- If you happen to record some data directly onto datasheets (e.g., Excel spreadsheets that exist on computers or within ring binders), include dated entries for all such occasions: “entered data onto heat.xls spreadsheet.” Ideally, construct your spreadsheets so that you can paste them into your notebook, perhaps right after your experimental details are explained: you could “mark” this page with a flag so that you can easily add data to these pages.
- Detail all mistakes, problems with procedures, and lapses in data collection so that you can fully explain “odd” results at the end of your experiment.
- Use military time for all time entries.
- All entries should be un-obscured by attached graphs, data sheets, photographs, etc.
- When you include datasheets, photographs, graphs, product labels, etc., use glue to cleanly and permanently attach all edges. Do not use staples (they poke through to the other side) and do not use tape (it becomes brittle and yellow).
- Avoid making entries that are wholly unrelated to your project (e.g., “Don’t forget to mail presents”).
- Include the full names and contact information for all collaborators (in courses, this translates to laboratory partners). You will sometimes have, “see X’s notebook for further info,” and these entries will only be useful to other researchers if there is good contact information at the start of a particular experiment.
- At the conclusion of your experiment, or at the end of your course, write or print out a full directory of all electronic files that relate to your experiment.
- Describe the locations of all computer media, data binders, seeds, samples, etc., so that items can be located by others in the future. This information is best in tabular form (perhaps as an Excel or Word table printed and glued into your notebook). All seeds, DNA samples, etc. should be fully labeled with your name and date so that it is clear which notebook should be checked to learn more about the history of the sample.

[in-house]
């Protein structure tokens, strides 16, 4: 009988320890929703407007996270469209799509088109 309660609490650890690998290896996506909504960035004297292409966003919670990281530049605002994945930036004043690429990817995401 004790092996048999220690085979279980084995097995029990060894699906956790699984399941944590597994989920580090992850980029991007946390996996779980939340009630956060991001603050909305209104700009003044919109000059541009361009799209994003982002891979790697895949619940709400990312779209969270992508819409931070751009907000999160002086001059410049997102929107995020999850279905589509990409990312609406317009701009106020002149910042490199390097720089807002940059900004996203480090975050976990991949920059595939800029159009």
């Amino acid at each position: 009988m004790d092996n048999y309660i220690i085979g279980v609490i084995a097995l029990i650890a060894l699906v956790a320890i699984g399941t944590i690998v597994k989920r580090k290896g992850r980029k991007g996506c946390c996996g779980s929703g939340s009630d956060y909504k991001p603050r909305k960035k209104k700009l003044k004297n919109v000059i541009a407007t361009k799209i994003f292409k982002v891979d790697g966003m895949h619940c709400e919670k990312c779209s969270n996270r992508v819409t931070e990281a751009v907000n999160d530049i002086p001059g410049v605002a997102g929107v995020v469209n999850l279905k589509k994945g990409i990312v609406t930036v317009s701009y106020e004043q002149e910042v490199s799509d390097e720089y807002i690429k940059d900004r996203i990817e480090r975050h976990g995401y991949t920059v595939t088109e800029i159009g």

- Typically, the laboratory notebook should stay in the laboratory where the experiments were conducted (i.e., with your mentor or employer). If you can’t part with it, make yourself a Xerox.
- Digital cameras are really cheap, so if you do expensive, important science I recommend that you have 1 camera per project and equip the things with a clear label (“camera for archiving Joe’s notebook”) and Eye-Fi memory cards. At the end of each work day the researcher should take a photograph of each page (would take just 5 seconds per page). Eye-Fi card would then automatically beam high-resolution JPG of each page to some secure server, or even multiple servers. Then when your experiment blows up the laboratory in big mushroom cloud, you still have a copy of the nifty protocol (you wouldn’t be around anymore, potentially). Also, when your trusty lab technician steals are your notebooks (like this person), you have a backup. Sketchy researchers in your lab will think twice about doctoring past entries if they know a JPG history is on a server somewhere. An additional benefit is that Principal Investigators can log into server on their iPhones to see laboratory activities even while sipping cocktails on the beach.
Using this site
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Purrington, C. B. Maintaining a laboratory notebook. Retrieved YYYY-MM-DD from http://colinpurrington.com/tips/academic/labnotebooks.